So-called patient management problems have been building up on us over the past 30 years. I first encountered them in the old Scientific American Medicine Text. They are currently used for CME and more importantly, Maintenance of Certification. To nonphysicans reading this they are basically hypothetical patient encounters that claim to be able to rate your responses to fragments of the entire patient story in such a way that it is a legitimate measure of your clinical acumen. I am skeptical of that claim at best and hope to illustrate why.
Consider a recent patient management problem for psychiatrists in the most recent issue of Focus, the continuing education journal of the American Psychiatric Association (APA). I like Focus and consider it to be a first rate source of the usual didactic continuing medical education (CME) materials. Read the article, recognize the concepts and take the CME test. This edition emphasized the recognition and appropriate treatment of Bipolar II Disorder and it provided an excellent summary of recent clinical trials and treatment recommendations. The patient management problem was similarly focused. It began with a brief descriptions of a young women with depression, low energy, and hypersomnia. It listed some of her past treatment experience and then listed for the consideration of the reader, several possible points in the differential diagnosis including depression and bipolar disorder, but also hypersomnia-NOS, obstructive sleep apnea, disorder and a substance abuse problem. I may not be the typical psychiatrist but after a few bits of information, I would not be speculating on a substance abuse problem and would not know what to make of a hypersomnia-NOS differential diagnosis. I would also not be building a tree structure of parallel differential diagnoses in my mind. Like most experts, I have found that the best way to proceed is to move form one clump of data to the next and not go through and exhaustive checklist or series of parallel considerations. The other property of expert diagnosticians is their pattern matching ability. Pattern matching consists of rapid recognition of diagnostic features based on past experience and matching them to those cases, treatments and outcomes. Pattern matching also leads to rapid rule outs based on incongruous features, like an allegedly manic patient with aphasia rather than a formal thought disorder.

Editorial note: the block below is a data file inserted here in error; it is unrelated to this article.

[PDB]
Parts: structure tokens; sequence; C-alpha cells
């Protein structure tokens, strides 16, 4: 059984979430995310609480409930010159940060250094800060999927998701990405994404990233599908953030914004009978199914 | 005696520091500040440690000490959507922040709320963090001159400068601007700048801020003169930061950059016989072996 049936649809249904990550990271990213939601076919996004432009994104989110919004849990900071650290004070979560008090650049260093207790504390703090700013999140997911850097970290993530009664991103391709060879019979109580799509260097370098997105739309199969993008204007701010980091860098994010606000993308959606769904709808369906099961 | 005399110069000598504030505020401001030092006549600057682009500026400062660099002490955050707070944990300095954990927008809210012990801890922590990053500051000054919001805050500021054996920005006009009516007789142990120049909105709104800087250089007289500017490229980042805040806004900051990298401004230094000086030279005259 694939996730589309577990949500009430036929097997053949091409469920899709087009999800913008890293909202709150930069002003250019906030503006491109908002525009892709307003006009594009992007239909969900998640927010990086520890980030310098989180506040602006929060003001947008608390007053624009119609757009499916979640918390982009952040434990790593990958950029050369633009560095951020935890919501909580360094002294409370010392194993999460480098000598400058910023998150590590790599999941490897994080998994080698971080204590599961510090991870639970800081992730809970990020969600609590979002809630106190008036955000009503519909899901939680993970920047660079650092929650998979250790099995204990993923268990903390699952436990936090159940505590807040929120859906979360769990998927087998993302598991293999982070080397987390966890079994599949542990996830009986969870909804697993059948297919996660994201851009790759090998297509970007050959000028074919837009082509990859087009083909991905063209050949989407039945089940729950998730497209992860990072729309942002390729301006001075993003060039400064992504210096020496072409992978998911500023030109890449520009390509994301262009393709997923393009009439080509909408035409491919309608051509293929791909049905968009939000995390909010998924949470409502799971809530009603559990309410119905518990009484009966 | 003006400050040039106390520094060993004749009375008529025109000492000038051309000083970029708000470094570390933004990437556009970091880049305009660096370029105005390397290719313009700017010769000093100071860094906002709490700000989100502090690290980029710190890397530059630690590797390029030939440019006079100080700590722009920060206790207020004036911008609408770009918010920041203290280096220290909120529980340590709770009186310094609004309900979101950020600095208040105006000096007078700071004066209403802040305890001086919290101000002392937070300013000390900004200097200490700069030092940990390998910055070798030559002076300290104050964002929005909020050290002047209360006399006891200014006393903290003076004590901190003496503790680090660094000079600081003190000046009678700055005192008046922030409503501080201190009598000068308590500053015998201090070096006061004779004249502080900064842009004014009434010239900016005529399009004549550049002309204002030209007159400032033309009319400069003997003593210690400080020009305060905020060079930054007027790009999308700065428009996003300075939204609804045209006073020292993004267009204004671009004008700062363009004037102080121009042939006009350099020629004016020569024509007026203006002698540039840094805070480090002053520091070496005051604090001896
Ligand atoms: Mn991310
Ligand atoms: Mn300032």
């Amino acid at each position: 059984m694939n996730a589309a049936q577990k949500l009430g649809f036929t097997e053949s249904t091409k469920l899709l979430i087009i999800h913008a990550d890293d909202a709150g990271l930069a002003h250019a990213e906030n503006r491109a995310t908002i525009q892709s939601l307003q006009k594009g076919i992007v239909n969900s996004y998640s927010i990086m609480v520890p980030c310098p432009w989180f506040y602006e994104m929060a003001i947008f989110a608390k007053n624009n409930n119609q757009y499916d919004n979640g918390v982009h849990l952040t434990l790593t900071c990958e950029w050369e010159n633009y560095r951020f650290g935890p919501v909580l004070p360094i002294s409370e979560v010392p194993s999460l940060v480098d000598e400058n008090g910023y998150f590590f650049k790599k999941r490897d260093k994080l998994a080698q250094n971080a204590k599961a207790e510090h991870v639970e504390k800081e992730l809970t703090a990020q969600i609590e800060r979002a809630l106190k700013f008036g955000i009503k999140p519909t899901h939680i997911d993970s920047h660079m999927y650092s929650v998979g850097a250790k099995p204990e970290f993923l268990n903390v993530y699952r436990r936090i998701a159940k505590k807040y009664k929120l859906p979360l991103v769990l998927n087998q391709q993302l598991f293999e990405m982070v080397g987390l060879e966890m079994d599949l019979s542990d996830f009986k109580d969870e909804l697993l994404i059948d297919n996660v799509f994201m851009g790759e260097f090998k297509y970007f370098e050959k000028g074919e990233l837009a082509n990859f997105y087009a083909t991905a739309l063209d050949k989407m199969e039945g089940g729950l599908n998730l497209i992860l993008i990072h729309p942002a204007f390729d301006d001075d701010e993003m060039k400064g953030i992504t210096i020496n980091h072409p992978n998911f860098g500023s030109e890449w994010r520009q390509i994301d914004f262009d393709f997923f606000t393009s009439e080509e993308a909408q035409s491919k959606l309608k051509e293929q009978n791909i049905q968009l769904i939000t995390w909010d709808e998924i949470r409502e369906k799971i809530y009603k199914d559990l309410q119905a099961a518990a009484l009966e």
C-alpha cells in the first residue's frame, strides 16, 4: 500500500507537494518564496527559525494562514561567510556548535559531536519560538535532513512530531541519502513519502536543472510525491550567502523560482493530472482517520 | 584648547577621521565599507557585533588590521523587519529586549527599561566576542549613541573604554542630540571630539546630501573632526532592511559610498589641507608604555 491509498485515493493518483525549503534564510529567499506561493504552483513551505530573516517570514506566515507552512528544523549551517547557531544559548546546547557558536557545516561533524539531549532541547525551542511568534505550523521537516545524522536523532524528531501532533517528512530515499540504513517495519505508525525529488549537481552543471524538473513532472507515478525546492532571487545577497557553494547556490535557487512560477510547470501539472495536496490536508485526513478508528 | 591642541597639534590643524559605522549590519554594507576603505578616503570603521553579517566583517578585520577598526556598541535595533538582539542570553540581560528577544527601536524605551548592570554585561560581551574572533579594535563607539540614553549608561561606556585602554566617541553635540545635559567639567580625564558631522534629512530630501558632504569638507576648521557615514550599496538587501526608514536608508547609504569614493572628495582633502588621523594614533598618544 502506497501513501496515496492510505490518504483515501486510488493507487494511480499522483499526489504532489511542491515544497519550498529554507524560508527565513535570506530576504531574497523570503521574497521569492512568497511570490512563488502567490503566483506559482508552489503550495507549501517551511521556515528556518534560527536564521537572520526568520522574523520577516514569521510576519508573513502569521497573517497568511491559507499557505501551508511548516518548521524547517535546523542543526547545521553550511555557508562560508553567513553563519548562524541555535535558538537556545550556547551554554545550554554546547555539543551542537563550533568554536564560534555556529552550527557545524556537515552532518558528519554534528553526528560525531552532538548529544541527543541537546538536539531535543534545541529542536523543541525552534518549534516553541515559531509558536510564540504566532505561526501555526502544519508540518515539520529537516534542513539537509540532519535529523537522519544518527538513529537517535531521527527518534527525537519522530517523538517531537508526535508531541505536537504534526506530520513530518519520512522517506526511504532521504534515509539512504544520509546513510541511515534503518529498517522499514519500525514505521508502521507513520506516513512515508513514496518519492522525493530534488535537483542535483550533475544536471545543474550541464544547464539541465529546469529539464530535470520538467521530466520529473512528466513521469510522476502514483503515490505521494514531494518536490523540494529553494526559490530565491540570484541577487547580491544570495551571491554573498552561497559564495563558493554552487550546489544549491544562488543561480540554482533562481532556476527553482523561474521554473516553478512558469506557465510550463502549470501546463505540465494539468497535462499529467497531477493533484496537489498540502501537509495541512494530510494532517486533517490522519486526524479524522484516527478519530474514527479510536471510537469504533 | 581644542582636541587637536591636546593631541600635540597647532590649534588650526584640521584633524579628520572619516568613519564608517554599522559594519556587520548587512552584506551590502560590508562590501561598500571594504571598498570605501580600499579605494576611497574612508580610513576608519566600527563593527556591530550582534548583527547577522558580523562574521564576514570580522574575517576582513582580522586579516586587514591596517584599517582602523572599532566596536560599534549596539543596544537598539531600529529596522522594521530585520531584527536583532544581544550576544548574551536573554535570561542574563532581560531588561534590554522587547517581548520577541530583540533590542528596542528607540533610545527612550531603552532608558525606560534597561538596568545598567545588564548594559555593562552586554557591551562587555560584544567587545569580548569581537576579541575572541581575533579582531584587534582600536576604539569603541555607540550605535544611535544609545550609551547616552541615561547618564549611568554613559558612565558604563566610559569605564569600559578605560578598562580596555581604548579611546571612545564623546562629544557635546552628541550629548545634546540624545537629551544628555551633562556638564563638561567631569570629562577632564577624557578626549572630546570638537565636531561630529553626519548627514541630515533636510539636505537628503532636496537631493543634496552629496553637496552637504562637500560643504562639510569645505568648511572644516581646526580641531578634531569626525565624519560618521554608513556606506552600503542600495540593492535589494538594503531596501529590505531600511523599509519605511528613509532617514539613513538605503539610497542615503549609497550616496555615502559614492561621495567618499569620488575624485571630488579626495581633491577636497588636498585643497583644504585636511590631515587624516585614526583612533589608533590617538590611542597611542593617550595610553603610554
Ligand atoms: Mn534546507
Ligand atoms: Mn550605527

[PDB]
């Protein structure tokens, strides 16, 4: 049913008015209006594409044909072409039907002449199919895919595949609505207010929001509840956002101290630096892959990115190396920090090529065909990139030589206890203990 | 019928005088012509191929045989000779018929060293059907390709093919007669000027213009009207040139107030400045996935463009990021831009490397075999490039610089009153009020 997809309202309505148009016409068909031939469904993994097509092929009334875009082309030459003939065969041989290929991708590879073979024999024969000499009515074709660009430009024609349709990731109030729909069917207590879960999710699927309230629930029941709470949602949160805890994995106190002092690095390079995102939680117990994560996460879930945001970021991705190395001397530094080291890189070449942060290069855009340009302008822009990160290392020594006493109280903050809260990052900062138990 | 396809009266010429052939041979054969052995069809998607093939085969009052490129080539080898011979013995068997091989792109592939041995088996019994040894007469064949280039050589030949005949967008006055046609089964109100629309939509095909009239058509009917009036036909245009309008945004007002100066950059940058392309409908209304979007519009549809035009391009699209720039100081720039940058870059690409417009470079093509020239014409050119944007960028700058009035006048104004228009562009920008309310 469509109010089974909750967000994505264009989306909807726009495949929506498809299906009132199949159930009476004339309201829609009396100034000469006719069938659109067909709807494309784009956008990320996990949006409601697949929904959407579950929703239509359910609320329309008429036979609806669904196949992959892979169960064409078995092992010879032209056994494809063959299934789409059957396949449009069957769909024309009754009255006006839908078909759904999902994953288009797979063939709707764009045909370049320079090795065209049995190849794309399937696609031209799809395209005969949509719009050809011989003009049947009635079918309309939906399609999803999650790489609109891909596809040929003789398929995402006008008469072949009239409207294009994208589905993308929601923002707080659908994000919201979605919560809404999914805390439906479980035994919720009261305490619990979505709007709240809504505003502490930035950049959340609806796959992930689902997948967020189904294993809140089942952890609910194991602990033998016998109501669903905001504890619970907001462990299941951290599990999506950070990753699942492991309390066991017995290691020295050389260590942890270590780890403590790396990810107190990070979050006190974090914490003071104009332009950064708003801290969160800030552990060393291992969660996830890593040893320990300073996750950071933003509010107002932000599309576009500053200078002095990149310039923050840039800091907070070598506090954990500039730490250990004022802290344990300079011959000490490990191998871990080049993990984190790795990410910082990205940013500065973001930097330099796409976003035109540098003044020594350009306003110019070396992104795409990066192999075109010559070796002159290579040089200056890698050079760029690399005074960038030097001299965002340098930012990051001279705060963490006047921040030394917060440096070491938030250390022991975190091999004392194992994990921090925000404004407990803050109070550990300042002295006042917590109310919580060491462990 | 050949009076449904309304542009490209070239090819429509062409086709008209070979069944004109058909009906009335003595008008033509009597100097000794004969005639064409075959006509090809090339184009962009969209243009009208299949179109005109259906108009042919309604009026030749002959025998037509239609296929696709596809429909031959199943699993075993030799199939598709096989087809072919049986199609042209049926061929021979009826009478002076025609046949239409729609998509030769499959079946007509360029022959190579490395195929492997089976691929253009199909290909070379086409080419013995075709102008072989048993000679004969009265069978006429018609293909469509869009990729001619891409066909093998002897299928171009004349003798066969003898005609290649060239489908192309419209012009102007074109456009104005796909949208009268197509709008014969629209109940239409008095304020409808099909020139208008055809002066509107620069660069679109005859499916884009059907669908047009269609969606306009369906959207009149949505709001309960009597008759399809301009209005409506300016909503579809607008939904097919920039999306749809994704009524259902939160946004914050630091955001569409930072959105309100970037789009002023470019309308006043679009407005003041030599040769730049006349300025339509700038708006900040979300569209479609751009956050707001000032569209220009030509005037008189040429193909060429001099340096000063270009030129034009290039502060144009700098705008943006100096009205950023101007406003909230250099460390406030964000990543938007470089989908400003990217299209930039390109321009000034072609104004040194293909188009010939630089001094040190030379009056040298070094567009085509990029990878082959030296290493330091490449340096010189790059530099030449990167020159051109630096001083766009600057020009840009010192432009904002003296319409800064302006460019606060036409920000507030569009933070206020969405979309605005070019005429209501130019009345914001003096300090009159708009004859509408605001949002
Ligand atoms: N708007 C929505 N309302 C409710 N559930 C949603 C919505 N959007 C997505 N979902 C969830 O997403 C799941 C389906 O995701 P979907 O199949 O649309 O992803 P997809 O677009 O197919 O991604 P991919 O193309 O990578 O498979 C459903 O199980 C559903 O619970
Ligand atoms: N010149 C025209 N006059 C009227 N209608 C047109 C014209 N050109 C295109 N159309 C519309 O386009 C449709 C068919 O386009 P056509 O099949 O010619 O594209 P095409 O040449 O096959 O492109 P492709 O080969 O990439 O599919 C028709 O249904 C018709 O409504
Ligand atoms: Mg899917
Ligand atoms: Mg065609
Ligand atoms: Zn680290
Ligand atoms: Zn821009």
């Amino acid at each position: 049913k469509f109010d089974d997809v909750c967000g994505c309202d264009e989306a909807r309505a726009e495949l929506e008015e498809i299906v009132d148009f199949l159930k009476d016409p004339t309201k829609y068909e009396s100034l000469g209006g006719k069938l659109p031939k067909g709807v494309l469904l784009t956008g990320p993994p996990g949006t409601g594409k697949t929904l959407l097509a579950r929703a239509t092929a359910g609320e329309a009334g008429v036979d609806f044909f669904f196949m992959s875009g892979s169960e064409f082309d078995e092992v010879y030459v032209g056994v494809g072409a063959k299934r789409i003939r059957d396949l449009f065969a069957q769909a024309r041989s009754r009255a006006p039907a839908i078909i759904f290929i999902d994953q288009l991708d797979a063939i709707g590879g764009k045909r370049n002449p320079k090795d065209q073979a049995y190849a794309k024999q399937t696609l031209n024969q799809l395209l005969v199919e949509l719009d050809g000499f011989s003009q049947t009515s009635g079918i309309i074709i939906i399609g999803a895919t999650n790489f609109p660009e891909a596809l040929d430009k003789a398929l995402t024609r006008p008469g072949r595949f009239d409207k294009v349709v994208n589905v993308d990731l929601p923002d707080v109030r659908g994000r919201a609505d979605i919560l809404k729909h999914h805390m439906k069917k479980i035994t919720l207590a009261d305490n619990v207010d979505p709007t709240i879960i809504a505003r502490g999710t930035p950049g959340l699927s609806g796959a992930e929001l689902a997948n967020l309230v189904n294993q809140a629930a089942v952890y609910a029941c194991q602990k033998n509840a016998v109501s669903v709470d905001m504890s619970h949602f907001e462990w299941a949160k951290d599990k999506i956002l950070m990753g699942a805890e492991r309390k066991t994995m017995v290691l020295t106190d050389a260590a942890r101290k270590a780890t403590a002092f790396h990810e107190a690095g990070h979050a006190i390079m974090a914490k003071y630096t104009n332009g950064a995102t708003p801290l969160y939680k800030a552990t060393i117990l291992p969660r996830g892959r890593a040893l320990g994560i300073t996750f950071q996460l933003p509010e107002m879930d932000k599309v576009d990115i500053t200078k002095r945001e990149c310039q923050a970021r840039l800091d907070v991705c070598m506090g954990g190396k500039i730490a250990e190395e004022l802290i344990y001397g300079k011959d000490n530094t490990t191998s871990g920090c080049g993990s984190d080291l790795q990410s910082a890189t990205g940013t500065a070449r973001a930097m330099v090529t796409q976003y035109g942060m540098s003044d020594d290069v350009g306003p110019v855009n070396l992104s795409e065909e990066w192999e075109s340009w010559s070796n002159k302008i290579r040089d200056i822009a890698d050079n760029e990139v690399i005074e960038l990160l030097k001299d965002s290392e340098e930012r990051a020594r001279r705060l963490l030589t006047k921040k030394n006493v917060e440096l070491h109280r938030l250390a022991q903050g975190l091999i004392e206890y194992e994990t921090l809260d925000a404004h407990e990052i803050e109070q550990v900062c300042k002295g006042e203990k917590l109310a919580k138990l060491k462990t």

If I see a pattern that looks like it may be bipolar disorder, the feature that I immediately hone in on is whether or not the patient has ever had a manic episode. That is true whether they tell me that they have a diagnosis of bipolar disorder or not. I am looking for a plausible description of a manic episode and the less cued that description the better. I have seen evaluations that in some cases say: "The patient does not meet criteria for bipolar disorder." I don't really care whether the specific DSM-5 criteria are asked or not or whether the patient has read them. I need to hear a pretty good description of a manic episode, before I start asking them about specific details. I should have enough interview skills to get at that description. The description of that manic episode should also meet actual time criteria for mania. Not one hour or four hours but at least 4 days of a clear disturbance in mood. I recall reading a paper by Angst, one of Europe's foremost authorities on bipolar disorder when he proposed that time criteria based on close follow up of his research patients and I have been using it ever since. In my experience practically all substance induced episodes of hypomania never meet the time criteria for a hypomanic episode. There is also the research observation that many depressed patient have brief episodes of hypomania, but do not meet criteria for bipolar disorder. I am really focused on this cluster of data.